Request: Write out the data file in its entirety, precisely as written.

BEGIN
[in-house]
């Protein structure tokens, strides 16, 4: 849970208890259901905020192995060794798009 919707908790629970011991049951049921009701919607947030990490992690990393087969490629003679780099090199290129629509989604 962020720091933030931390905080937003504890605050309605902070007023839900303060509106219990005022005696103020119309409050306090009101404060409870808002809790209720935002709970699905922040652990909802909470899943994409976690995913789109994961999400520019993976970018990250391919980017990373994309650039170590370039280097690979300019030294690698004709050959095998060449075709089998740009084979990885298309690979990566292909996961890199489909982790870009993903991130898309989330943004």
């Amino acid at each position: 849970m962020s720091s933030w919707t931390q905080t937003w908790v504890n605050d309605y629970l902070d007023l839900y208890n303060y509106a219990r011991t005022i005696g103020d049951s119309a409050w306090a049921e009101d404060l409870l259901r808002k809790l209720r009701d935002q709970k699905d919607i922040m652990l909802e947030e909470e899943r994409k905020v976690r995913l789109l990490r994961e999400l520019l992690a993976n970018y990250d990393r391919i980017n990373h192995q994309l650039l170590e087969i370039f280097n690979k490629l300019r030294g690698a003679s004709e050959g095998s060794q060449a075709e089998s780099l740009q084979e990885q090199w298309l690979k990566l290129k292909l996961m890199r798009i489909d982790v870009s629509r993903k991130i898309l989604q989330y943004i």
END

[in-house]
């Protein structure tokens, strides 16, 4: 849970208890259901905020192995060794798009 919707908790629970011991049951049921009701919607947030990490992690990393087969490629003679780099090199290129629509989604 962020720091933030931390905080937003504890605050309605902070007023839900303060509106219990005022005696103020119309409050306090009101404060409870808002809790209720935002709970699905922040652990909802909470899943994409976690995913789109994961999400520019993976970018990250391919980017990373994309650039170590370039280097690979300019030294690698004709050959095998060449075709089998740009084979990885298309690979990566292909996961890199489909982790870009993903991130898309989330943004």
């Amino acid at each position: 849970m962020s720091s933030w919707t931390q905080t937003w908790v504890n605050d309605y629970l902070d007023l839900y208890n303060y509106a219990r011991t005022i005696g103020d049951s119309a409050w306090a049921e009101d404060l409870l259901r808002k809790l209720r009701d935002q709970k699905d919607i922040m652990l909802e947030e909470e899943r994409k905020v976690r995913l789109l990490r994961e999400l520019l992690a993976n970018y990250d990393r391919i980017n990373h192995q994309l650039l170590e087969i370039f280097n690979k490629l300019r030294g690698a003679s004709e050959g095998s060794q060449a075709e089998s780099l740009q084979e990885q090199w298309l690979k990566l290129k292909l996961m890199r798009i489909d982790v870009s629509r993903k991130i898309l989604q989330y943004i």